The group of high school girls sat before a potted plant with wires running down the sides. India Bhalla-Ladd, 15, fiddled with a button on the broadboard, a pegboard for electronic devices. With each press, a different plant type appeared on a black-and-white screen — veggie, flower and the one she eventually landed on: succulent.
That morning, in a Georgetown University classroom, the toggling device for their project was acting up. They had to troubleshoot a plant.
“We find if you’re missing a semicolon or a comma, the whole thing won’t work,” said India, a junior at National Cathedral School, referring to the code for their plant-managing device, Plantech.
The concept is simple, and genius, really: If your plant needs watering, Plantech will alert you. It works the same way for temperature and sunlight. An LED indicator flashes on, telling you that the plant requires your attention. Eventually, the girls hope it will make watering house plants as simple as sending a text message.
“Every person has, at one point, forgotten to water their plant,” said 17-year-old Sara Berrios, a senior at Westfield High School in Chantilly, Va.
The group’s idea sprouted from a seven-week Girls Who Code Summer Immersion Program, a camp that aims to combat stereotypes about computer coders and encourage high school girls to pursue computer science education. During July and August, about 60 students attended the camp, sponsored by BSA (the Software Alliance), Lockheed Martin and the university. Girls Who Code, a nonprofit group, seeks to increase the number of women in technology .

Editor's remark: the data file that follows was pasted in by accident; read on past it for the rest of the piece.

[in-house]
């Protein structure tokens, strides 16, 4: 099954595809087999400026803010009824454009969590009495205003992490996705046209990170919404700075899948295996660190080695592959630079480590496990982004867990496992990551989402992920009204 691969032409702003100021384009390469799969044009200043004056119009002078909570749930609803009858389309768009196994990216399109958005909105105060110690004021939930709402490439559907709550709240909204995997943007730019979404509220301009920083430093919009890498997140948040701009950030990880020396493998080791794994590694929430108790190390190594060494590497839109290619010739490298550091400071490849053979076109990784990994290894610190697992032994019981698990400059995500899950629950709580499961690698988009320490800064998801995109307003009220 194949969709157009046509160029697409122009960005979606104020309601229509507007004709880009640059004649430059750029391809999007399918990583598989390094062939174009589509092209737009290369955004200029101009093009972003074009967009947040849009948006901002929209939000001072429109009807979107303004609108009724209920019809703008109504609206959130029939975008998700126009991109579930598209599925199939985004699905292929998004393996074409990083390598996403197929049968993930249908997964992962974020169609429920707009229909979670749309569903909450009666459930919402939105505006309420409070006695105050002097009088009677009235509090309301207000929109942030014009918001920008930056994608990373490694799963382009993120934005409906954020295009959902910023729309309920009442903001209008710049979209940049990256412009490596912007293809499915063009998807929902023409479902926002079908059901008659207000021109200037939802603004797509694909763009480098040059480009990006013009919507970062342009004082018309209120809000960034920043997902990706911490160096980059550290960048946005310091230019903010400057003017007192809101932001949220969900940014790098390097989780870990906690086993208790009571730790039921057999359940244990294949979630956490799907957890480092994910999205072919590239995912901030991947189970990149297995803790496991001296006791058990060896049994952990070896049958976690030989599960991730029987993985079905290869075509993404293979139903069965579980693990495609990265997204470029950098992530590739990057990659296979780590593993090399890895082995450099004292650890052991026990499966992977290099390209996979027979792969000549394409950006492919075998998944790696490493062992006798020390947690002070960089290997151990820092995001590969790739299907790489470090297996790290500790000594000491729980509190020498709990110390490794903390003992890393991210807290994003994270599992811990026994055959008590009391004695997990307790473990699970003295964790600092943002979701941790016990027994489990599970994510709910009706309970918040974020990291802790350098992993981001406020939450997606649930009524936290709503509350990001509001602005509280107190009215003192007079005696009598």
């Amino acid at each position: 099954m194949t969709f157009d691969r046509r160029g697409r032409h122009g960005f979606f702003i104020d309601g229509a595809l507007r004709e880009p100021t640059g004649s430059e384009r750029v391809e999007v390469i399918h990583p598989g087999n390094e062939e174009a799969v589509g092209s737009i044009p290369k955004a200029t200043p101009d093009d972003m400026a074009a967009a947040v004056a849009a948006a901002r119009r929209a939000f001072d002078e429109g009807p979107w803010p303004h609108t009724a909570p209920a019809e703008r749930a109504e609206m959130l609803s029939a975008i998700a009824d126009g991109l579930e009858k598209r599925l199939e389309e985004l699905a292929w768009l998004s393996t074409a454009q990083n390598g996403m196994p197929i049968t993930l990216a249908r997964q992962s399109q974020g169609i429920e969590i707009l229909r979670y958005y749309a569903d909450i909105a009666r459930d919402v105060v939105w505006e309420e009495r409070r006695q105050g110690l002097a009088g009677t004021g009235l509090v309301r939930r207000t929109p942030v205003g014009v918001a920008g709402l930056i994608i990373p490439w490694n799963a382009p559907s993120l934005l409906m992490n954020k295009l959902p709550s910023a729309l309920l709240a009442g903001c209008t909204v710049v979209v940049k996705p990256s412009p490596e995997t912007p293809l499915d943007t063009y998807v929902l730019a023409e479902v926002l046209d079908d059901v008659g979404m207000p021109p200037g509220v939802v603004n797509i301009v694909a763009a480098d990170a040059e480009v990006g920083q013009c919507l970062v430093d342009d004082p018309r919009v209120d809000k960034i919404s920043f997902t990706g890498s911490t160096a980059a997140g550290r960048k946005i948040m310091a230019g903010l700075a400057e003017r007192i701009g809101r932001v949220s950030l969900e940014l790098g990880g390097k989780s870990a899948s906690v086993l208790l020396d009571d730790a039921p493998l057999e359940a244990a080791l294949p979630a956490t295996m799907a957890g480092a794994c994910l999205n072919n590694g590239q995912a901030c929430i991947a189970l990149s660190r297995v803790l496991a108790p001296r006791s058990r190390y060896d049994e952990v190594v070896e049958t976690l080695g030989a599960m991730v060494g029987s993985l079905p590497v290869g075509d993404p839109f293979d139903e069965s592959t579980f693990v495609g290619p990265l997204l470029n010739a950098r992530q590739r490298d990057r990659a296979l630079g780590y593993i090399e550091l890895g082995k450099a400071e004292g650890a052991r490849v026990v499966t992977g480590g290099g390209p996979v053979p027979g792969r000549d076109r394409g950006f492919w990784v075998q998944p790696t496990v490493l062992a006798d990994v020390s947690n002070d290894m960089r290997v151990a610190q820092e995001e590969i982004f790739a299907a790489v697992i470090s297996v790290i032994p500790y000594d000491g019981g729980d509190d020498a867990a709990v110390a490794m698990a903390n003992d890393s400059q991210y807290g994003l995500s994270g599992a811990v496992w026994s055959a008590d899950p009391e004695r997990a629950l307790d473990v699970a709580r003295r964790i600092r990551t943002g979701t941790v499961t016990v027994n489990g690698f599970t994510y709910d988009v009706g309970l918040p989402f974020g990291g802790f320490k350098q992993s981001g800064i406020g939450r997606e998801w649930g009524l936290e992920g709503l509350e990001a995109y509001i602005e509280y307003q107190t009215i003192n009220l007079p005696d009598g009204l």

In 1984, women represented 37 percent of computer science graduates, according to Girls Who Code. Today, women make up just 18 percent of those grads.
By 2020, there will be 1.4 million computer specialist job openings, but U.S. universities are expected to produce enough qualified graduates to fill 29 percent of those openings, according to the U.S. Department of Labor. Girls Who Code aims to provide computer science education to at least a million young women by 2020.
Instead of lazing away the summer with friends or on the couch in front of a television, dozens of girls gathered at Georgetown with a shared goal: Solve an everyday problem with coding.
The girls used computing languages to produce a set of actions that work in concert, and a glimpse into Tom Gutnick’s classroom on a sunny August morning provided strong examples of what that can create.
“I don’t know how this classroom strikes you,” he said. “It’s chaotic. You look around and you see all the great learning going around, and that’s what it’s all about.”
As button pressing occurred at one end of the classroom — part of a video game in which where a kayak navigates streams while cleaning up oil spills — another group worked out kinks on a Web site that matches people to their ideal pet and guides them to a shelter where they can find it.